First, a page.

Apple’s PR tour for the Apple Watch doesn’t appear to be slowing down with Apple’s design chief Jony Ive showing off the device and revealing an exclusive collection of never before seen Sport band colors tonight in Milan. Apple this morning kicked off a showcase of the device at Milan’s Salone Del Mobile Design Fair in Itlay, which was attended by Apple executives including marketing head Phil Schiller and designer Marc Newson.
Less than 24 hours after a report surfaced revealing Scott Forstall began serving as an advisor to Snapchat last year, the former iOS chief has announced via his Twitter account an unrelated project: a Broadway musical.
I’m thrilled to be co-producing the Broadway musical Fun Home http://funhomebroadway.com opening this Sunday. Bravo to the phenomenal team!
WIRED has posted a new story on the Apple Watch, which revolves around interviews with Apple human interface designer Alan Dye and Apple’s VP Technology Kevin Lynch, who heads Apple Watch software. The piece shines new light on the foundation of the smartwatch project at Apple as well as some new details about the product — which ships later this month.
Amusingly, Lynch did not know what he would be working on when he accepted the Apple job. He walked into the role with the project already underway; early ‘experiments’ from the iPod team with click-wheels and such. Dye says that the idea for a watch blossomed during design meetings for iOS 7, Apple’s major software overhaul.
Apple will introduce several major initiatives to ready its retail stores for the Apple Watch’s launch in April, according to sources briefed on the upcoming changes. Starting on April 10th, Apple will allocate 15 minutes per customer for in-store try-on appointments, using 10 or more try-on stations to manage what’s expected to be a steady flow of customers interested in having hands-on time with the Watch. While customers will not necessarily be required to have an appointment, they will be time-limited and guided during the hands-on experience. Additionally, they will be given the opportunity to place a reservation at the time of try-on for a particular model, and make a follow-up appointment to pick the watch up during the April 24th launch date. Stores will also have launch day stock for walk-in appointments.
Although many people expected that Apple’s Spring Forward event would mostly focus on the Apple Watch, more than half of the event — notably, the first part — covered other topics. Collectively, there were so many interesting developments that their individual significance was somewhat lost, particularly given that long-awaited Watch pricing news wrapped up the event.
That’s why I wanted to reconsider what Spring Forward revealed about some of Apple’s non-Watch products. Some of the announcements signal that big changes are ahead for Apple’s Mac, iPad, and Apple TV product lines, as well as Apple itself. Read on for my thoughts, and add yours to the comments section below…
London’s Financial Times today carries a profile of Jony Ive in which he discusses how the Mac changed his dislike of computers, why he is consumed by design and disinterested in sales, the difference between designing a phone (and its slim battery) and designing a smartwatch–and why Apple decided to take a low-key approach on even the top-end Edition watch.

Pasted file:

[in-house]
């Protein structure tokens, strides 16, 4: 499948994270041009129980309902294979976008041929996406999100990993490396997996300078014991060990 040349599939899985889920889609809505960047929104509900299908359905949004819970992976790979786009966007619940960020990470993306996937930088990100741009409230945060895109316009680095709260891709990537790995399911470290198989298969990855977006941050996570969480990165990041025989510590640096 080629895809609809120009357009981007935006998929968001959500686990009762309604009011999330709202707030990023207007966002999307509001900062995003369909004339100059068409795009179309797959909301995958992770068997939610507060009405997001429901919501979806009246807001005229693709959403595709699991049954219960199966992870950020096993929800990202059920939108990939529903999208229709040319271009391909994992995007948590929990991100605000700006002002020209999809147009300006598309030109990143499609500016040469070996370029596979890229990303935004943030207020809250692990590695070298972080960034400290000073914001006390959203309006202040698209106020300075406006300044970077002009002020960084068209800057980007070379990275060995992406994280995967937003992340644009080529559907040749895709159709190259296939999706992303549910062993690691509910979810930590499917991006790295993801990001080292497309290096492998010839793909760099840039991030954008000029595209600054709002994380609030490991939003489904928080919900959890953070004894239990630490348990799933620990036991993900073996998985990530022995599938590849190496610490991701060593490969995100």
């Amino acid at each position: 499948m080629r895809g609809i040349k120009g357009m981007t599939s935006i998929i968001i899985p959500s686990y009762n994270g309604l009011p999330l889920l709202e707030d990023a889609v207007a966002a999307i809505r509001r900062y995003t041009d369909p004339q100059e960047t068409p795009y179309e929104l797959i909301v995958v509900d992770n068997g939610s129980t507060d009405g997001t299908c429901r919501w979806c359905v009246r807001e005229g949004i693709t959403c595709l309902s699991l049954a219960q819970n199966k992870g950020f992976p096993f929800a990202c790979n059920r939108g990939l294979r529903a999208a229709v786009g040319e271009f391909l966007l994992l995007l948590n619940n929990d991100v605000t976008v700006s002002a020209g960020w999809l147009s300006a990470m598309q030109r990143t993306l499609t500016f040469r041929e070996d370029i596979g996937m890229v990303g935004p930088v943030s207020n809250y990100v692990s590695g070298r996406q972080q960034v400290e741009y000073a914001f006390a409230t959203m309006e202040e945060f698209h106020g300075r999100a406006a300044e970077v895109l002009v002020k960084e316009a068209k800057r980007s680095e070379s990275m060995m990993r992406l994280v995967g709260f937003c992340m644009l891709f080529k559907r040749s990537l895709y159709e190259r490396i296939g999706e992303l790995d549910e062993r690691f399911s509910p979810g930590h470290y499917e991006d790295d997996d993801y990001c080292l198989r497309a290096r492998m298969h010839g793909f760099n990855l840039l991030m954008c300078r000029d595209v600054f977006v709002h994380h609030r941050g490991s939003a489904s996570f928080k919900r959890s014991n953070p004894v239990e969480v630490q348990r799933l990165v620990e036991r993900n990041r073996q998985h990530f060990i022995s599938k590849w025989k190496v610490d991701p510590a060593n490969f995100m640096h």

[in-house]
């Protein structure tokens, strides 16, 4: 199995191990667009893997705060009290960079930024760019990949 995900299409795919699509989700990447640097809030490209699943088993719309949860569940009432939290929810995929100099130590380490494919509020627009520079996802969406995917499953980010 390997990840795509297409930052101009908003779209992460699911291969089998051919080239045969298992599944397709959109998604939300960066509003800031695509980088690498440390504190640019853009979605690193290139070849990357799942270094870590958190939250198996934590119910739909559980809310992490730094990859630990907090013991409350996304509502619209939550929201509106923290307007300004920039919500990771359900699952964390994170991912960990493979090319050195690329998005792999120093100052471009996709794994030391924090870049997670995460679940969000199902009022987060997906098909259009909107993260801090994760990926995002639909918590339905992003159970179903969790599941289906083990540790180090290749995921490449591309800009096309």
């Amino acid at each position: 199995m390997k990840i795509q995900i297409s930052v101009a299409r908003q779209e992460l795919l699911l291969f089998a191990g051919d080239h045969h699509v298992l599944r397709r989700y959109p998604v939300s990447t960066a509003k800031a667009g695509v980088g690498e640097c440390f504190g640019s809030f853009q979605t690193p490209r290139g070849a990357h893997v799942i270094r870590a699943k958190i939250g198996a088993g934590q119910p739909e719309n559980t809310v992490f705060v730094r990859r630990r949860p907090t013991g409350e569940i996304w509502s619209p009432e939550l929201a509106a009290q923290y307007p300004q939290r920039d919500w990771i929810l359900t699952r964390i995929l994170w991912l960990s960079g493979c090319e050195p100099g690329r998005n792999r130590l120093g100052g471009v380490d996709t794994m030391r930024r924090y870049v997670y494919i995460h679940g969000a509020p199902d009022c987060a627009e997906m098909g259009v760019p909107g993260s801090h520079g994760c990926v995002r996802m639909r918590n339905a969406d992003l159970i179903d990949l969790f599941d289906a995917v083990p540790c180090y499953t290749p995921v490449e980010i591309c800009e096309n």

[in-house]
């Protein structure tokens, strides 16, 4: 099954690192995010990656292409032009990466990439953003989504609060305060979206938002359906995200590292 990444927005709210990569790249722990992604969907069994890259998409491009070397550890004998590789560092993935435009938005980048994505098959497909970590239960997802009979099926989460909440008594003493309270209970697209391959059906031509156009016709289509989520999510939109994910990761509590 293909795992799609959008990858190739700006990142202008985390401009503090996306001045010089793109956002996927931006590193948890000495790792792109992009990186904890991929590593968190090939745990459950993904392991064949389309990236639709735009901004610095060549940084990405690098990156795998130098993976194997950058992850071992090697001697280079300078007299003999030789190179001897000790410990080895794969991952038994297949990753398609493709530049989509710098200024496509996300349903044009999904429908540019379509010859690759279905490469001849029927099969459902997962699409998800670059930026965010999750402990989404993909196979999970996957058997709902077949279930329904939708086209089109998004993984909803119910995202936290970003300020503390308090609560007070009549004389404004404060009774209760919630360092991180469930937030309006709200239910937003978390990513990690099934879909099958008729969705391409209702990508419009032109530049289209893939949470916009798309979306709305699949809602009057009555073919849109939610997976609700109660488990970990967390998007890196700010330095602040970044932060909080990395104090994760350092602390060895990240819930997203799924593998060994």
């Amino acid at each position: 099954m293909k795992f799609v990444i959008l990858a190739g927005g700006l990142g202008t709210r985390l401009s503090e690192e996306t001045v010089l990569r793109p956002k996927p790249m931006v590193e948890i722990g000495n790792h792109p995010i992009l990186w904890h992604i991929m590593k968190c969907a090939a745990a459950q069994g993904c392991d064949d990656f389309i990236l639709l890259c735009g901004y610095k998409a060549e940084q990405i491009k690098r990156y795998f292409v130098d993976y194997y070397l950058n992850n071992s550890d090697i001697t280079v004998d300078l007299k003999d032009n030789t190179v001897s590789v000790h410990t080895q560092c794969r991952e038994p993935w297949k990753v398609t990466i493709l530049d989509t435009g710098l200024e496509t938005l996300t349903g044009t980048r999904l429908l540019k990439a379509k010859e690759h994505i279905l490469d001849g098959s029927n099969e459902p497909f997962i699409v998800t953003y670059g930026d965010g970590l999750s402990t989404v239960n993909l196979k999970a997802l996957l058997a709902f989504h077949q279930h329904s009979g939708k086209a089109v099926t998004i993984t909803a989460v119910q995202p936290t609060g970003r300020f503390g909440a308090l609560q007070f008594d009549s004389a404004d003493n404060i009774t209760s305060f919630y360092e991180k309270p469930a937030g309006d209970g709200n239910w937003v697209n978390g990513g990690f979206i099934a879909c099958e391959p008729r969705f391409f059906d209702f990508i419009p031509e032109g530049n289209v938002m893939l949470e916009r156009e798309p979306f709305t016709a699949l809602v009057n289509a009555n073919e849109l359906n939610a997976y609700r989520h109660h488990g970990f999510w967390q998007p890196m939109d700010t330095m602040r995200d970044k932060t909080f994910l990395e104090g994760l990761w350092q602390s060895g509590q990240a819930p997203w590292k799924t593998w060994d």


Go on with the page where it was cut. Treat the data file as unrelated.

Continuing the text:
Apple will soon make a significant change to retail store Genius Bar appointments to improve the customer experience, according to several sources briefed on the upcoming shift. During the week of March 9th, Apple’s United States stores will launch a new initiative called “The new Concierge” that replaces traditional walk-in Genius Bar appointments. Currently, a customer seeking Genius Bar assistance can walk into an Apple Retail Store, explain the issue to a check-in assistant, and get a specific time to return for an appointment…
The New Yorker has published an extensive profile on Jony Ive, Apple’s Senior Vice President of Design. Many newspapers have written up articles on Ive in recent years, but this latest account by Ian Parker is by far the most detailed and (arguably) the most interesting, revealing new anecdotes and tidbits on Apple’s latest products in the process.
The story tracks how Jony arrived at Apple back in the late 90’s, how his relationship with Jobs developed over that period, and how he is adapting to ‘leading’ design in post-Jobs Apple. The piece includes some new details about how the Watch project and the newest iPhones formed, as well as incorporating quotes from Tim Cook, Bob Mansfield, and others.
Read on for some select excerpts from The New Yorker’s story.
Samsung announced last year that, after negative reviews of the design of its Galaxy S5, its head of mobile design Change Dong-hoon was being replaced by then VP of mobile design Lee Min-hyouck. Today, however, it was revealed that the company is bringing in an outside designer to help refresh its product lineup. A report from the Korea Herald states that Samsung has hired Lee Don-tae to be its new head of design. Don-tae would lead design of all Samsung gadgets, including smartphones.
We’ve already seen how Apple is presenting the upcoming Apple Watch, which it calls its most personal device yet, as not just another technology device but also a piece of jewelry that the fashion world will be proud to embrace.
9to5Mac has now learned from internal hiring documents that Apple is recruiting retail candidates this month with “a fashion or luxury background” suggesting Apple is preparing to deliver some changes to its retail stores in time for the Apple Watch’s early 2015 debut. With former Burberry CEO Angela Ahrendts leading Apple’s retail efforts and the Apple Watch set to transform the Apple Store into a jewelry store, what could a potential Apple Store makeover include? Read more